Movie review by
Sandie Angulo Chen, Common Sense Media
Zoo Movie Poster Image
Parents recommend
Heartwarming fact-based WWII drama has sad moments.
  • PG
  • 2018
  • 97 minutes

Parents say

age 9+
Based on 5 reviews

Kids say

age 9+
Based on 3 reviews

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We think this movie stands out for:

A lot or a little?

The parents' guide to what's in this movie.

Positive Messages

Even in times of war, people will step up to help one another. Shows how unlikely heroes (kids, an elderly woman) can rise to the occasion. Teamwork and compassion are themes.

Positive Role Models & Representations

Tom, Jane, and Pete band together with the help of Ms. Austin to save baby elephant Buster. Their collaboration and courage keep Buster safe. The kids befriend Ms. Austin, who's considered a hermit; she grows fond of the kids.


With the assistance of the zoo's head vet, soldiers "destroy" (shoot) several "potentially dangerous" animals in the zoo. A school bully pushes classmates, makes fun of them, and tells them what to do. In one case, he commands a boy to throw a dead animal at an elderly woman's front door. A father is sent to war; kids practice bomb drills with gas masks. The movie depicts the Blitz of Belfast with bombs coming down on the town and people fleeing to shelters. There's one particularly sad death that could devastate viewers.


A boy calls an older woman a "witch" and a girl's father "a drunk." One use of "s--t," plus "hell," "elephant pies," etc.

Drinking, Drugs & Smoking

Boys make fun of a girl for having "a drunk" for a dad. The girl runs into the local pub to look for her father; people with drinks are shown.

What parents need to know

People need to know that Zoo is based on events that took place in Northern Ireland in 1941, during World War II. The movie centers on a 12-year-old boy and two friends, who convince an elderly animal lover to help hide a baby elephant from the authorities, who've been directed to "destroy" any potentially dangerous animals. Viewers particularly sensitive to violence involving animals should know that soldiers do shoot zoo animals in one scene, but the film focuses on the perspective of the boy watching it happen. A supporting character dies (be prepared for sadness), and several scenes depict how civilians react to wartime bombings. A school bully is cruel and demanding, and there are scenes in which characters must run for their lives. Language is infrequent but includes a use of "s--t," plus "hell"; a man is referred to as a "drunk." Parents and kids who see the film together can discuss its historical context and the importance of teamwork, compassion, and friendship.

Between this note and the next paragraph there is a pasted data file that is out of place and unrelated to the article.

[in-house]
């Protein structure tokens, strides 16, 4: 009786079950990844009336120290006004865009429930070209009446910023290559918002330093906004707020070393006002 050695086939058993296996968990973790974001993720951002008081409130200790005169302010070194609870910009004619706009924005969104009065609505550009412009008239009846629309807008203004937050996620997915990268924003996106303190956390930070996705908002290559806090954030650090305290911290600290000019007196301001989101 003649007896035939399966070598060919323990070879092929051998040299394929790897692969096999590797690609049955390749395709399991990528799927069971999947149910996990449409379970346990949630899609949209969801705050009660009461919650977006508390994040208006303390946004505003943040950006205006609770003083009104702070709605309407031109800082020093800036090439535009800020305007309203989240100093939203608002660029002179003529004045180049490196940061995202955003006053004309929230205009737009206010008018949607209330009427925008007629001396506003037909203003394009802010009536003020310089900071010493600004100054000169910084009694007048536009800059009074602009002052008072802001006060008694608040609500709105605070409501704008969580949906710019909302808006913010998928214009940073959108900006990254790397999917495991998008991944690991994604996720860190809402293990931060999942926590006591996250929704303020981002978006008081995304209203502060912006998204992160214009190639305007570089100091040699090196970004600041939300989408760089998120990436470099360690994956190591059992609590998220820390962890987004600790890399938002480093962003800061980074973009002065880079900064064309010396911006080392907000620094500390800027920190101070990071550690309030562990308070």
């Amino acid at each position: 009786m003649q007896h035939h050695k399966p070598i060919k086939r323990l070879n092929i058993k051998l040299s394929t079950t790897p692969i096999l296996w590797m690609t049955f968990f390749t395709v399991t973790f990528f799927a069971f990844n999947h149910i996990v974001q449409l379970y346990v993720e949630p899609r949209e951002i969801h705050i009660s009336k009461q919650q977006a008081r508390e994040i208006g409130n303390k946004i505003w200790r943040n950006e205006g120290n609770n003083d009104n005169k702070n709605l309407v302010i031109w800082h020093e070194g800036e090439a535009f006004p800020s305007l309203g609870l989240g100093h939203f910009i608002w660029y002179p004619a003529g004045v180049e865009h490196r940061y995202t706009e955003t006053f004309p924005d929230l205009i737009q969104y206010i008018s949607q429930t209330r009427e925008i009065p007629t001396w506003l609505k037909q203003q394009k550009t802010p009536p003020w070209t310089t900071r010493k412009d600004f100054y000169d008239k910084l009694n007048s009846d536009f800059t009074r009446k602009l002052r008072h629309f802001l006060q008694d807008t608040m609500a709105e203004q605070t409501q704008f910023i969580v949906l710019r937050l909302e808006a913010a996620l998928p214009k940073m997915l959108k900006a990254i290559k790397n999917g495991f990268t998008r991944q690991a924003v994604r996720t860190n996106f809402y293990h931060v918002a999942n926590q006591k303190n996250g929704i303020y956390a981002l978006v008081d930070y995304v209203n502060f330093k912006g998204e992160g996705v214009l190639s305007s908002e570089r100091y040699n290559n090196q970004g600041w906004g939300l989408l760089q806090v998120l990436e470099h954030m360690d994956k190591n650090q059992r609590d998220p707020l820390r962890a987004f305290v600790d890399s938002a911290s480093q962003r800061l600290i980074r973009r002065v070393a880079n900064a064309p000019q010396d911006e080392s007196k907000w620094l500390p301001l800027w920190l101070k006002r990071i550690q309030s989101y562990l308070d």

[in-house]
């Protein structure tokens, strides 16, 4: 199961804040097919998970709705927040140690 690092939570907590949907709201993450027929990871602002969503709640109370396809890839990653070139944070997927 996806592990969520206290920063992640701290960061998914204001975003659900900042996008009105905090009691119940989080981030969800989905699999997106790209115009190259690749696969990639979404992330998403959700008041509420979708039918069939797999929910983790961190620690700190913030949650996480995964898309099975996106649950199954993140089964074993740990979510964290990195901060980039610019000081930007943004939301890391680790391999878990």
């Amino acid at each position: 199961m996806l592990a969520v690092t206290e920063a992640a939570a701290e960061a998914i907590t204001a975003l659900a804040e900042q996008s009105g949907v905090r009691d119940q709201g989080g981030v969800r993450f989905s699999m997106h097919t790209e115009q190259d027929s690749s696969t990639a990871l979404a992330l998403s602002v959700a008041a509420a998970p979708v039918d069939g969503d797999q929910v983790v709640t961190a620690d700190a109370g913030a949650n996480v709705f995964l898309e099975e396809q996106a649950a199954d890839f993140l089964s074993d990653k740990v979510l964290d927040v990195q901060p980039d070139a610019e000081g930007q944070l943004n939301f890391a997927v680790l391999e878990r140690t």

User Reviews

  • Parents say
  • Kids say
Parent of a 9-year-old Written byBlackrock63 March 3, 2019

Heartwarming Movie (even though people and animals die)

A lovely movie that deals with friendship, bullying, caring for each other, families dealing with loved ones going to war, and more.

A great movie about a youn... Continue reading
Adult Written byBeth D. May 4, 2019

Heavier than expected

I did expect "moments" of difficulty while watching this with my 10 and 7 year old, and I thought we could navigate it together. The darkness of war a... Continue reading